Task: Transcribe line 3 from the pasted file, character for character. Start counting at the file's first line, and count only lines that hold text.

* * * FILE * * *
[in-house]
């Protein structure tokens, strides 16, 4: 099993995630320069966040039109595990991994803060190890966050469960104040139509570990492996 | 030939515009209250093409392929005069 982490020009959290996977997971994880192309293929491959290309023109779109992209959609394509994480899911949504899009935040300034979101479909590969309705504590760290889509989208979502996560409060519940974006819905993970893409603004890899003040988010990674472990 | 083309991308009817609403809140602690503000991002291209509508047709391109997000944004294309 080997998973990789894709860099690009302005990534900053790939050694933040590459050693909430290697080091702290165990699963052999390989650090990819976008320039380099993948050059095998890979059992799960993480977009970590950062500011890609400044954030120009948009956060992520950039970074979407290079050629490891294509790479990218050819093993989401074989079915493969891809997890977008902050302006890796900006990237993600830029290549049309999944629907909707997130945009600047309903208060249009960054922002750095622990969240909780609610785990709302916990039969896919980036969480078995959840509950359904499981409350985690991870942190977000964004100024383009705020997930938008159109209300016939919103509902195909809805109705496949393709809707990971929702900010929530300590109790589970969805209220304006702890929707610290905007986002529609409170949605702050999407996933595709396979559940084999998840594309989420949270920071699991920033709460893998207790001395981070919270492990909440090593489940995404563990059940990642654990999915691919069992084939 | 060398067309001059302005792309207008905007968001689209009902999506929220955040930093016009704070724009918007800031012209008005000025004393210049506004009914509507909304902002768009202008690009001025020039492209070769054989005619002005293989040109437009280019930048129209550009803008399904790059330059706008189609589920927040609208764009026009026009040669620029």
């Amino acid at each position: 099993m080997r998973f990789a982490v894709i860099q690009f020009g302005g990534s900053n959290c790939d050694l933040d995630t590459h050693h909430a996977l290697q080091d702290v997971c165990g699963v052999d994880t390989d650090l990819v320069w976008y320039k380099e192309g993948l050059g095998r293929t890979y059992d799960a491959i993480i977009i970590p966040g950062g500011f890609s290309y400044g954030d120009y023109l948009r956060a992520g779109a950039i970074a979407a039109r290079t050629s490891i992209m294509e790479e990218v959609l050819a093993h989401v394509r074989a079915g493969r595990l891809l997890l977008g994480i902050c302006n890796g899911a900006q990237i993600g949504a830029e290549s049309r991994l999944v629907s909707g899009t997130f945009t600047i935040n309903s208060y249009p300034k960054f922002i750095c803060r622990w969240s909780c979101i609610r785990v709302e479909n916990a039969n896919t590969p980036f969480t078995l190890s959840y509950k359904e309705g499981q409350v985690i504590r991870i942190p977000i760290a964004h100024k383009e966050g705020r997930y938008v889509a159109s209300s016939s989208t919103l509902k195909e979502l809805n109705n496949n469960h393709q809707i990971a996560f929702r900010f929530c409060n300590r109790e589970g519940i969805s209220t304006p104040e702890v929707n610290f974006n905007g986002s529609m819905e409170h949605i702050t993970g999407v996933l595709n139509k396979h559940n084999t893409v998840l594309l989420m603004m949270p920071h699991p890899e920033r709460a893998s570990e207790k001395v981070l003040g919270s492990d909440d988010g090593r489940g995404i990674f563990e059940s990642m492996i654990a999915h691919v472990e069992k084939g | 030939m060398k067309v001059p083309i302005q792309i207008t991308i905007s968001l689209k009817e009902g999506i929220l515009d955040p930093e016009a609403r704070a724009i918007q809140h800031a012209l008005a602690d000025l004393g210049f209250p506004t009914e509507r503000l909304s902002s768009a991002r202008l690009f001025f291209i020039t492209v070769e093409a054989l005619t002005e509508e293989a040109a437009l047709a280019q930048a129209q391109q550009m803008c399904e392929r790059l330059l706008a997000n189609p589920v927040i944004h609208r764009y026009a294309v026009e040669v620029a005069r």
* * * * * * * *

């Amino acid at each position: 099993m080997r998973f990789a982490v894709i860099q690009f020009g302005g990534s900053n959290c790939d050694l933040d995630t590459h050693h909430a996977l290697q080091d702290v997971c165990g699963v052999d994880t390989d650090l990819v320069w976008y320039k380099e192309g993948l050059g095998r293929t890979y059992d799960a491959i993480i977009i970590p966040g950062g500011f890609s290309y400044g954030d120009y023109l948009r956060a992520g779109a950039i970074a979407a039109r290079t050629s490891i992209m294509e790479e990218v959609l050819a093993h989401v394509r074989a079915g493969r595990l891809l997890l977008g994480i902050c302006n890796g899911a900006q990237i993600g949504a830029e290549s049309r991994l999944v629907s909707g899009t997130f945009t600047i935040n309903s208060y249009p300034k960054f922002i750095c803060r622990w969240s909780c979101i609610r785990v709302e479909n916990a039969n896919t590969p980036f969480t078995l190890s959840y509950k359904e309705g499981q409350v985690i504590r991870i942190p977000i760290a964004h100024k383009e966050g705020r997930y938008v889509a159109s209300s016939s989208t919103l509902k195909e979502l809805n109705n496949n469960h393709q809707i990971a996560f929702r900010f929530c409060n300590r109790e589970g519940i969805s209220t304006p104040e702890v929707n610290f974006n905007g986002s529609m819905e409170h949605i702050t993970g999407v996933l595709n139509k396979h559940n084999t893409v998840l594309l989420m603004m949270p920071h699991p890899e920033r709460a893998s570990e207790k001395v981070l003040g919270s492990d909440d988010g090593r489940g995404i990674f563990e059940s990642m492996i654990a999915h691919v472990e069992k084939g | 030939m060398k067309v001059p083309i302005q792309i207008t991308i905007s968001l689209k009817e009902g999506i929220l515009d955040p930093e016009a609403r704070a724009i918007q809140h800031a012209l008005a602690d000025l004393g210049f209250p506004t009914e509507r503000l909304s902002s768009a991002r202008l690009f001025f291209i020039t492209v070769e093409a054989l005619t002005e509508e293989a040109a437009l047709a280019q930048a129209q391109q550009m803008c399904e392929r790059l330059l706008a997000n189609p589920v927040i944004h609208r764009y026009a294309v026009e040669v620029a005069r």